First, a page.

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Wareing 1930's Motorcycle Coat?

Discussion in 'Outerwear' started by Pixieanne, May 4, 2012.

  1. Pixieanne

    Pixieanne New in Town


    I have been researching my Wareing Coat and the general opinion from the vintage leather jackets site, is that it is a 1930's Motorcycle coat. As I said the leather is really supple with no holes or tears - would anyone know of it's value please.
  2. nevadapd

    nevadapd Familiar Face

    What is surprising about that is that the coat is so long. And there does not even seem to be a slit up the back. These days riders don't wear long coats, but rather wear short jackets. Still, I do have a vague memory of seeing old black & white (or sepia tone) photos of motorcyclists wearing long coats.
  3. Pixieanne

    Pixieanne New in Town

    I know what you mean - this coat is long, although I am only 5' 4 ", it reaches my ankles. Having said that, it is a gent's coat, 42" to 44" chest. As a pillion rider in British weather!!!, I do sometimes wear a very long Barbour coat, but it does have a split up the back. I too have a memory of seeing these type of coats on motorcyclists, usually worn with gauntlet gloves and some kind of cap.
  4. Joel Shapiro

    Joel Shapiro One Too Many

    How long is the sleeve? If it's made for a tall person, it'll bring a premium. Also, do you know the leather it's made from? Horsehide fetches a higher price than cow or steerhide.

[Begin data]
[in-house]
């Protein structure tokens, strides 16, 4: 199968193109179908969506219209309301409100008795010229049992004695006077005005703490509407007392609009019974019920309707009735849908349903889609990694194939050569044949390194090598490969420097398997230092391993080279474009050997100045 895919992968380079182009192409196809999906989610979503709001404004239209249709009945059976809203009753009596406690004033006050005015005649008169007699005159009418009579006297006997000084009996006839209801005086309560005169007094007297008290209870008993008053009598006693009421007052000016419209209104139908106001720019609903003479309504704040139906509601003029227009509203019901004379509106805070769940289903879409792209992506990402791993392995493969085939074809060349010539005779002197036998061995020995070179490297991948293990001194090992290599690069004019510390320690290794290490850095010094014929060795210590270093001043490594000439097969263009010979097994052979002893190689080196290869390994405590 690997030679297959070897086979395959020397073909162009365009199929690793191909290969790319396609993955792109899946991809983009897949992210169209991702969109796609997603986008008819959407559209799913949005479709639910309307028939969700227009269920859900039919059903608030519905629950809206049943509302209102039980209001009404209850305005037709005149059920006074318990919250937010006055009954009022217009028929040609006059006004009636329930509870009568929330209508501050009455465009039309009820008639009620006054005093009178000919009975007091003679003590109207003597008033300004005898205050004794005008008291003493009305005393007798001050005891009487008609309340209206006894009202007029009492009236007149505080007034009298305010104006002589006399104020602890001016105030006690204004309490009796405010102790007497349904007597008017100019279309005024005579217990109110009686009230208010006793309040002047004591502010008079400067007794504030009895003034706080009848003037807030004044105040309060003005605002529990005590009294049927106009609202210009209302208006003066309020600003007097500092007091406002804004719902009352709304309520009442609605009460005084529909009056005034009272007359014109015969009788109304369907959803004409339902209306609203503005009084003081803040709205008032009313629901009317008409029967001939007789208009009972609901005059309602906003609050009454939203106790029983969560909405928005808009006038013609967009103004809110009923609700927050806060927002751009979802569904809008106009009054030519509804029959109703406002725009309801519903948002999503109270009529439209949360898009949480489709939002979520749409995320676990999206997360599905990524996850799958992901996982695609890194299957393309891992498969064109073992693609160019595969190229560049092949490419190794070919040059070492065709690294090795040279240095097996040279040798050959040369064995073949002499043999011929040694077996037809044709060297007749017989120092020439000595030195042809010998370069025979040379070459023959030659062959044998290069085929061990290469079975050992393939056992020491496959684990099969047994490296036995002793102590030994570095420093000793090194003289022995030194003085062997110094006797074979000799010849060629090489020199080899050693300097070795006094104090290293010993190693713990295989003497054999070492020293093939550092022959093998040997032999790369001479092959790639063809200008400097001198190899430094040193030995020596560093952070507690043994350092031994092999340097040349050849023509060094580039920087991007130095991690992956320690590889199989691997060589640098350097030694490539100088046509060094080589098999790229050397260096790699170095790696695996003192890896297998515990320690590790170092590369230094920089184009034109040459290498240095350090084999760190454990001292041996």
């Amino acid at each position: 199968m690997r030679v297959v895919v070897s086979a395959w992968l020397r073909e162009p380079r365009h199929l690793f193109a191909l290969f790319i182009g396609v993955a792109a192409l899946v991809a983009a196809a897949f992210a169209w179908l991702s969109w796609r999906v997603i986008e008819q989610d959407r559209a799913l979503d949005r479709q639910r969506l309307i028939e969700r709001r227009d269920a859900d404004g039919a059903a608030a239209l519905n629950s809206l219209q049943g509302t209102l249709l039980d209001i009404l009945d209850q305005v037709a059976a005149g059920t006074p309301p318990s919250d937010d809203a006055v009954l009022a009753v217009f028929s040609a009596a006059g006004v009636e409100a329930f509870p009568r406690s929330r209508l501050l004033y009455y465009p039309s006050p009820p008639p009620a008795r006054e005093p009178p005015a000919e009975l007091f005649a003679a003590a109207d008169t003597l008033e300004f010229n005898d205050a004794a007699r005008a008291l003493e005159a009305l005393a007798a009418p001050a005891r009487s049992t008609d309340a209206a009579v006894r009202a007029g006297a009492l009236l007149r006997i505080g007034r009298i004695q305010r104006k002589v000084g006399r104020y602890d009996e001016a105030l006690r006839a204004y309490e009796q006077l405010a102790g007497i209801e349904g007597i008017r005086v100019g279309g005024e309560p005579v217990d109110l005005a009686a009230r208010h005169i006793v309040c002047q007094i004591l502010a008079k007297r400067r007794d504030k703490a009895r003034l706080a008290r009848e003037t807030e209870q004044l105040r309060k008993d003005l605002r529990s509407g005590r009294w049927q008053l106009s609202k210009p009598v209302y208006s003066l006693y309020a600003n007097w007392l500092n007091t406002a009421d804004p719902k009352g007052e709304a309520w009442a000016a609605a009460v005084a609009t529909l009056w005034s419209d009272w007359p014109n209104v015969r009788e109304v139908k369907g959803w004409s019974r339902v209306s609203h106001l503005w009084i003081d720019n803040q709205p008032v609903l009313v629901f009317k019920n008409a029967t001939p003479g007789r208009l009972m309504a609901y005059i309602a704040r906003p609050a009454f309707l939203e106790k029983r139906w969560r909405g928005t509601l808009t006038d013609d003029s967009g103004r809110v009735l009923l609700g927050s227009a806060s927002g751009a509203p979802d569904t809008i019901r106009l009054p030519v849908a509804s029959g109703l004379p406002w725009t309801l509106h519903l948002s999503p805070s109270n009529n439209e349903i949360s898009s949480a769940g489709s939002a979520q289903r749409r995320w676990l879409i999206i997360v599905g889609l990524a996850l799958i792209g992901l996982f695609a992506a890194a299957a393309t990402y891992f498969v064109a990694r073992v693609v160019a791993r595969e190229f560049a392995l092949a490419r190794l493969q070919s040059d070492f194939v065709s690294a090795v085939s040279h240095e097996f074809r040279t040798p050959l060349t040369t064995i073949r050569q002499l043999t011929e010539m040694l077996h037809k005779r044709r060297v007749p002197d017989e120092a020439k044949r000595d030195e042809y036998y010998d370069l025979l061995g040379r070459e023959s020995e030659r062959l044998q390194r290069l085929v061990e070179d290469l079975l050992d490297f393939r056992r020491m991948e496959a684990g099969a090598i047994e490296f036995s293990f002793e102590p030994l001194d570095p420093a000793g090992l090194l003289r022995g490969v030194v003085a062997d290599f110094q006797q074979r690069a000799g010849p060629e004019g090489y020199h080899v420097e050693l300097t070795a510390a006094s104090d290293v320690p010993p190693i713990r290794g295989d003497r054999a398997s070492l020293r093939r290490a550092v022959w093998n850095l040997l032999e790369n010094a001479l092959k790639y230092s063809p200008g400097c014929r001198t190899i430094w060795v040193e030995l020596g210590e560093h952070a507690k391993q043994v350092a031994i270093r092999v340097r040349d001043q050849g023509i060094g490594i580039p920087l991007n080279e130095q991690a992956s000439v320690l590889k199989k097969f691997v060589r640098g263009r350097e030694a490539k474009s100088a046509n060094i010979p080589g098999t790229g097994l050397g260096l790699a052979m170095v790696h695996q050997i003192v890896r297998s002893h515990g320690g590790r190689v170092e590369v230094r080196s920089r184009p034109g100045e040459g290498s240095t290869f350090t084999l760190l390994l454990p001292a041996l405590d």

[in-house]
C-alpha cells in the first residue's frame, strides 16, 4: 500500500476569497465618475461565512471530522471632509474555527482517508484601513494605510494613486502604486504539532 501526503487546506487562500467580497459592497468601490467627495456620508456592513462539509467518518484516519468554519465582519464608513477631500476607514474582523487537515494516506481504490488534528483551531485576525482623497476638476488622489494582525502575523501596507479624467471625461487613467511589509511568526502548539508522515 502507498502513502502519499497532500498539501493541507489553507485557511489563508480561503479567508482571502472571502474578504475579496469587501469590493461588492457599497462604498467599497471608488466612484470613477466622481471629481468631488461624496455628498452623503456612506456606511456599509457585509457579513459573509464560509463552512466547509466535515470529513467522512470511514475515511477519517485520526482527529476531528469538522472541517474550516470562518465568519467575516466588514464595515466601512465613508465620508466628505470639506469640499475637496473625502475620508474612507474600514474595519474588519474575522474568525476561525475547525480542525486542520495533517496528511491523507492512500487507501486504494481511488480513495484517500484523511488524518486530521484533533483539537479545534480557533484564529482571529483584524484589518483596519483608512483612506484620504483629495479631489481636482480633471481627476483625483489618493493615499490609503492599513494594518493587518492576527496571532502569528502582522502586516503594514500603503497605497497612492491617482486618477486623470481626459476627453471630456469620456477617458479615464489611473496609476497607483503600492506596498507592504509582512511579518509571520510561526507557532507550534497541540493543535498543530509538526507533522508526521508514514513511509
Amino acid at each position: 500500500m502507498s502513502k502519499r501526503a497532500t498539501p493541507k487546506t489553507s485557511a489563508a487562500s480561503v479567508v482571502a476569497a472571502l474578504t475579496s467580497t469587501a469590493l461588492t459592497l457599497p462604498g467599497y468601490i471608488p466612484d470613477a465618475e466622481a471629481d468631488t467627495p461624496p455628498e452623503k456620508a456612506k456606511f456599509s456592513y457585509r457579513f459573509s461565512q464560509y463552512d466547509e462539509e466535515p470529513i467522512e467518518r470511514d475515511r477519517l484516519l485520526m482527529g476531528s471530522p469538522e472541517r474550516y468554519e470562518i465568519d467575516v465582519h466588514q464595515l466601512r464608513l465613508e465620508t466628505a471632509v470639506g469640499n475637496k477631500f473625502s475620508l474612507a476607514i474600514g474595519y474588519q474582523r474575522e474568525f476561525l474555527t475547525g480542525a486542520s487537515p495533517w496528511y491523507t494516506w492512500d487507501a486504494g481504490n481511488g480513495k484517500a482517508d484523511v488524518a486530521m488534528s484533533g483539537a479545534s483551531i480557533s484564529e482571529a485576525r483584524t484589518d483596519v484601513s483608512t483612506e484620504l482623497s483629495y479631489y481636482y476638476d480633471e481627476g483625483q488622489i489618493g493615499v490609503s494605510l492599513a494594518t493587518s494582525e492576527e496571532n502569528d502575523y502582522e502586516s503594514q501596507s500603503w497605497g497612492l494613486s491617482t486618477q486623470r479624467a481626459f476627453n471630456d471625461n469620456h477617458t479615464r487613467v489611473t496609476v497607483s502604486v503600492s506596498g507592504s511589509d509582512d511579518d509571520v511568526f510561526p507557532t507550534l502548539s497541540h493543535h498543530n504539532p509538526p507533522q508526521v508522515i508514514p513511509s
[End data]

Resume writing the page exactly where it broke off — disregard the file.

5. rocketeer

    rocketeer Call Me a Cab

    A proper motorcycle coat from this era would probably have had a split up the back,but also two short straps and buckles so that the coat could protect the legs similar to horse riding coats. Around 30 years ago I had an old wartime German leather coat belonging to to a motorcycle outrider escort that probably used for state occasions etc. All badges and insignia had been removed, but this was a top quality piece of clothing an old collector told me, There was stitch holes where a cuff title may have been and that had the buckles.
    The collector guy told me that this was the same as that worn by the horse mounted guard, the main difference being the motorcycle version had a large side entry pocket on the front, sometimes, inside for maps.
    I used to ride a Matchless motorcycle and sidecar and thought I looked real cool until I saw my reflection in a large shop window one cold winters day. I never wore it again.
    After nearly 38 years of bike riding I think wet weather gear has certainly improved over the years. good luck but there is nothing worse than wearing a soggy wet heavy leather coat when on a bike.
    As to value? I would have no idea though I think you may get a good price for it as a display item rather than a wearer, it does look in good condition.
    Last edited: May 4, 2012
  6. I would say it's probably best described as a "motoring" coat. More for open-top cars than motorcycles, I'd say. People will have suggested it was for motorcycles because they thought it looked a bit like a "Dispatch Rider's jacket".

    Nice jacket and certainly as old as you think it is, if not older.

    Price is difficult. I've seen these on sale, and sold, for a very wide range of prices. Most recently, a very similar (in age and style) S. Lewis jacket sold for almost £900 on eBay. But, there is a very dedicated collector who will buy anything that comes along from Lewis Leathers of this era (D. Lewis, S. Lewis, or Lewis Leathers) and will bid accordingly to beat the opposition.

    I don't know that Wareing's have the same following or name recognition today.

  7. Pixieanne

    Pixieanne New in Town

    Many thanks to all who have replied, and for all your helpful information - much appreciated.

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